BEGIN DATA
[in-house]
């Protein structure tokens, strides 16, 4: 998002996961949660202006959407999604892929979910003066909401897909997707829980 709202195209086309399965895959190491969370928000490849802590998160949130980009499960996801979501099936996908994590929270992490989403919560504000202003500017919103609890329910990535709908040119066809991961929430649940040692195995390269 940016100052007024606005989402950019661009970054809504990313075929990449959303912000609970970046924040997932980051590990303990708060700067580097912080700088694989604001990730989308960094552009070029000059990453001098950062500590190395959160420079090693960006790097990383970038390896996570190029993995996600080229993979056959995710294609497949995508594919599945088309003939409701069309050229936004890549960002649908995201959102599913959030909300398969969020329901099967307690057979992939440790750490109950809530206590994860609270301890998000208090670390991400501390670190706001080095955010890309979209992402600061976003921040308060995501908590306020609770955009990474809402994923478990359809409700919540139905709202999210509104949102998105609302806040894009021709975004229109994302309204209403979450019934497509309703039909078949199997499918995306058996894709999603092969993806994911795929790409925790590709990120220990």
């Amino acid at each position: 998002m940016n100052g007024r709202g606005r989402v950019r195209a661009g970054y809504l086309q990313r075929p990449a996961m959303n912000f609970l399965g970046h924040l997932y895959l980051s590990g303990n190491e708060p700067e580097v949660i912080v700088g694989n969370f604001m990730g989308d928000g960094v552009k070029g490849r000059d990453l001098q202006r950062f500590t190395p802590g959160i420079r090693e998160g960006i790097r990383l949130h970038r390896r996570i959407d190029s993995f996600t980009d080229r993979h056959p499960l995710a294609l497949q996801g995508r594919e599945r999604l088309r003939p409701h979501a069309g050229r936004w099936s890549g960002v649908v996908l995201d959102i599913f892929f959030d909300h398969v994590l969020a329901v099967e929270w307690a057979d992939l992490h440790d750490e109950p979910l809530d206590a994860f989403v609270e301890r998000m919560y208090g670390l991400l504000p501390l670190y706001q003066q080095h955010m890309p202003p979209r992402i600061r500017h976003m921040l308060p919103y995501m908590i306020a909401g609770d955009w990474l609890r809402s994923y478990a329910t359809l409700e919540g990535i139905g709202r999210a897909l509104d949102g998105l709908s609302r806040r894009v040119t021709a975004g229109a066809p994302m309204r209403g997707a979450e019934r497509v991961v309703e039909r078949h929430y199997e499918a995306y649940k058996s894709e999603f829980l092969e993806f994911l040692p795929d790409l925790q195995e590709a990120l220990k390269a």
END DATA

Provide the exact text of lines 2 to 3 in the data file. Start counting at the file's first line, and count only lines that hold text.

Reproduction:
């Protein structure tokens, strides 16, 4: 998002996961949660202006959407999604892929979910003066909401897909997707829980 709202195209086309399965895959190491969370928000490849802590998160949130980009499960996801979501099936996908994590929270992490989403919560504000202003500017919103609890329910990535709908040119066809991961929430649940040692195995390269 940016100052007024606005989402950019661009970054809504990313075929990449959303912000609970970046924040997932980051590990303990708060700067580097912080700088694989604001990730989308960094552009070029000059990453001098950062500590190395959160420079090693960006790097990383970038390896996570190029993995996600080229993979056959995710294609497949995508594919599945088309003939409701069309050229936004890549960002649908995201959102599913959030909300398969969020329901099967307690057979992939440790750490109950809530206590994860609270301890998000208090670390991400501390670190706001080095955010890309979209992402600061976003921040308060995501908590306020609770955009990474809402994923478990359809409700919540139905709202999210509104949102998105609302806040894009021709975004229109994302309204209403979450019934497509309703039909078949199997499918995306058996894709999603092969993806994911795929790409925790590709990120220990």
């Amino acid at each position: 998002m940016n100052g007024r709202g606005r989402v950019r195209a661009g970054y809504l086309q990313r075929p990449a996961m959303n912000f609970l399965g970046h924040l997932y895959l980051s590990g303990n190491e708060p700067e580097v949660i912080v700088g694989n969370f604001m990730g989308d928000g960094v552009k070029g490849r000059d990453l001098q202006r950062f500590t190395p802590g959160i420079r090693e998160g960006i790097r990383l949130h970038r390896r996570i959407d190029s993995f996600t980009d080229r993979h056959p499960l995710a294609l497949q996801g995508r594919e599945r999604l088309r003939p409701h979501a069309g050229r936004w099936s890549g960002v649908v996908l995201d959102i599913f892929f959030d909300h398969v994590l969020a329901v099967e929270w307690a057979d992939l992490h440790d750490e109950p979910l809530d206590a994860f989403v609270e301890r998000m919560y208090g670390l991400l504000p501390l670190y706001q003066q080095h955010m890309p202003p979209r992402i600061r500017h976003m921040l308060p919103y995501m908590i306020a909401g609770d955009w990474l609890r809402s994923y478990a329910t359809l409700e919540g990535i139905g709202r999210a897909l509104d949102g998105l709908s609302r806040r894009v040119t021709a975004g229109a066809p994302m309204r209403g997707a979450e019934r497509v991961v309703e039909r078949h929430y199997e499918a995306y649940k058996s894709e999603f829980l092969e993806f994911l040692p795929d790409l925790q195995e590709a990120l220990k390269a």